Holocaust survivor first of Abel lecture series



Everybody has some knowledge of the Holocaust and Adolf Hitler through family history or educational up-bringing.

Gerhard Weinberg, an award-winning World War II historian who personally experienced the Holocaust, will speak about dictatorship, democracy and genocide at 7 p.m. today in the Bovee University Center Auditorium. The event is open to the public.

Weinberg is the first speaker to inaugurate the Harold Abel Endowed Lecture Series, which aims to bring distinguished scholars to discuss the impact of worldwide genocide and historical events, such as World War II and mass murders in Rwanda, Cambodia and Darfur.

Abel served a 10-year term as CMU president from 1975 to 1985. He died in 2002.

“This speaker series continues president Abel’s service as an educator,” said Iris Abel, Harold Abel’s widow. “He believed in education as a lifelong endeavor to understand and improve the lives of others. Genocide is not a historical anomaly, but an ongoing horror, which can be ended only by the glare of public attention.”

The lecture series was established in July through a $100,000 gift to the university’s history department from the Abel family.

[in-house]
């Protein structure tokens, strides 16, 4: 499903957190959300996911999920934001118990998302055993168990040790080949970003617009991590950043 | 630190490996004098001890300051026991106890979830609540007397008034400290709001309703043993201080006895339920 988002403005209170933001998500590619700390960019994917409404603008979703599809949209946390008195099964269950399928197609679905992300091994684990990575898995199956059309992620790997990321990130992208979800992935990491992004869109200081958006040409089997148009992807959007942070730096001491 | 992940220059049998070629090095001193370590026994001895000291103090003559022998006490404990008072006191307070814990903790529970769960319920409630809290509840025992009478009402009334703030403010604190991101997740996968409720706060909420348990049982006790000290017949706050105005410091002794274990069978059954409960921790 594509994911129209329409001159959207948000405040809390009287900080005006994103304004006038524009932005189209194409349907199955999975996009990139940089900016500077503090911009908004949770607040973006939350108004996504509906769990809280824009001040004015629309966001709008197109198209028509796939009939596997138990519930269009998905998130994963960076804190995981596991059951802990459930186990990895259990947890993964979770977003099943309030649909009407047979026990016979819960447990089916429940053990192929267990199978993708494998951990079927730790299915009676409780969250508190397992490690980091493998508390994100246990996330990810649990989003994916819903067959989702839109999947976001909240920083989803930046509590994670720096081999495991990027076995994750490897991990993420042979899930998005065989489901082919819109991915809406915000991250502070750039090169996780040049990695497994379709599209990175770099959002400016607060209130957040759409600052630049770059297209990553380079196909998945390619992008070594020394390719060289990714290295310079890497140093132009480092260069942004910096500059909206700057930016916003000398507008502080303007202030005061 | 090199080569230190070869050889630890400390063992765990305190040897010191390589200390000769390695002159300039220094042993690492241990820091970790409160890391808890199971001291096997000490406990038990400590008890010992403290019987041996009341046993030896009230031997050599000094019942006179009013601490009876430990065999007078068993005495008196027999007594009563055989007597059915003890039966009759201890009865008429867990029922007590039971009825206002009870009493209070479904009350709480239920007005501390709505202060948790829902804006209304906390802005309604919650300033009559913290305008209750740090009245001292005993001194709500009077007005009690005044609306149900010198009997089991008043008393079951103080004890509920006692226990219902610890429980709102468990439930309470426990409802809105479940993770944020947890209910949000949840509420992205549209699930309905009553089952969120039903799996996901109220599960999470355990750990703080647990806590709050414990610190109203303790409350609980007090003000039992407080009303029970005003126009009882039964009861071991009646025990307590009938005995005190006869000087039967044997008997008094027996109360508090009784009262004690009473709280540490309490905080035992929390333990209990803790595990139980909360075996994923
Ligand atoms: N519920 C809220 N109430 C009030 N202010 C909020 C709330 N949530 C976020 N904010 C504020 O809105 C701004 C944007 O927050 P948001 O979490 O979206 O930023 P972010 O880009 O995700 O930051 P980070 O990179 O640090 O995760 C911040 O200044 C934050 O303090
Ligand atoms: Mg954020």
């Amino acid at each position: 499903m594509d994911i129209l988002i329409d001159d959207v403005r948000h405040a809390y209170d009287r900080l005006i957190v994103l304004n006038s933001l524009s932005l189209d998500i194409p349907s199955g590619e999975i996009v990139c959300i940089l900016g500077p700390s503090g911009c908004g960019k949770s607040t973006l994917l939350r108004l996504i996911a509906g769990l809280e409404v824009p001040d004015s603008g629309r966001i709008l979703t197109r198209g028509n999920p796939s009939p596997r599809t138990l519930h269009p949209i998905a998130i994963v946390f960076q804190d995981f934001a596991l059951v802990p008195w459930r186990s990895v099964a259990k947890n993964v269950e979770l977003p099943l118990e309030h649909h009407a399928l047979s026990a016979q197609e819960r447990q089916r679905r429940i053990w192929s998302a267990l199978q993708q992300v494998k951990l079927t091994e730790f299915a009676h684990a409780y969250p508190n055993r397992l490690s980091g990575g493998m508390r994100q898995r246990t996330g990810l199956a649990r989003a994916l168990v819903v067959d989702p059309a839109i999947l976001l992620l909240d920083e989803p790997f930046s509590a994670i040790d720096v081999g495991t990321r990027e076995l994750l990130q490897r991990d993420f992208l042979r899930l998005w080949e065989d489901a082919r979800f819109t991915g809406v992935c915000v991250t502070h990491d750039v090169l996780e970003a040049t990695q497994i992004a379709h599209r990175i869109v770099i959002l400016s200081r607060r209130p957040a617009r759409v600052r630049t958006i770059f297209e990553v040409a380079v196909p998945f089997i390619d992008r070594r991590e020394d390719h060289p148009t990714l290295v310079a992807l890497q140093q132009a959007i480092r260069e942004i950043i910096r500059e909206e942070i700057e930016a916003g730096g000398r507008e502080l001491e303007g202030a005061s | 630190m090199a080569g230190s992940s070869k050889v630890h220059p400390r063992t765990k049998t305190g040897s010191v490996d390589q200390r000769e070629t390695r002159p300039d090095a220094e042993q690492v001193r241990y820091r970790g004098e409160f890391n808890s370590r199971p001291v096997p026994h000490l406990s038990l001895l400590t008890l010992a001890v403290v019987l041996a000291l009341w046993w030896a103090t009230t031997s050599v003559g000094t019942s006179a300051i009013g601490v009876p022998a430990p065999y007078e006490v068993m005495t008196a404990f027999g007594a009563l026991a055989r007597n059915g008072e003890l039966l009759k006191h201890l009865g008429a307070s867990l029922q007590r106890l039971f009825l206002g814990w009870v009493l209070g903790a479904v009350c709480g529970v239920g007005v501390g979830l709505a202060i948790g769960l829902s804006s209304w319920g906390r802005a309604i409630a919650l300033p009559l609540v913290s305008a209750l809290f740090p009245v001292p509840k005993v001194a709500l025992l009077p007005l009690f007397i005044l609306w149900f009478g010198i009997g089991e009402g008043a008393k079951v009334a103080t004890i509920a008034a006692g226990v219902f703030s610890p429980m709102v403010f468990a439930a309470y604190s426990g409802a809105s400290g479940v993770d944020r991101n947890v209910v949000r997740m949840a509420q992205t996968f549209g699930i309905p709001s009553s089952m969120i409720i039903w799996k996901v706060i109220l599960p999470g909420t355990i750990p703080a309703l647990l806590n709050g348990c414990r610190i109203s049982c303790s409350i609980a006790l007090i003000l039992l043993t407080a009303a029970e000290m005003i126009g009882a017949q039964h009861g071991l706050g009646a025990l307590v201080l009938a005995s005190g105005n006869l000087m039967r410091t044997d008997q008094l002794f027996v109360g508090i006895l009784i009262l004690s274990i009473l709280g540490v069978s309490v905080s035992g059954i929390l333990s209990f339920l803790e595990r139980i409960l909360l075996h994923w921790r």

A great deal of history

Eric Johnson, chairman of the lecture series and history professor, said Weinberg’s appearance and speech will cost $5,000 of the endowment, a fifth of the rate he normally charges.

Weinberg is a surviving person of Jewish background of the Holocaust, Johnson said. Weinberg was born in Germany and, at about 12 years old, narrowly escaped the country before World War II began.

“He was able to survive,” Johnson said. “That’s what helps make him one of the superstars of the world on Holocaust discussion. The guy has a stamina, a strength and conviction to do what he does, and I admire that.”

Johnson said today’s speech holds a great deal of history just by the date it is held.

It is the anniversary of Kristallnacht, or the Night of Broken Glass. That was the night, Johnson said, the people of Jewish descent were carted off to concentration camps and synagogues were burned to the ground.

“There could be no person in the world more qualified to speak on this subject — a subject so many of us are interested in with Hitler, the Holocaust and the second World War,” he said. “It’s a big piece of history and it’s not so far gone. We can still hear from those who lived it.”


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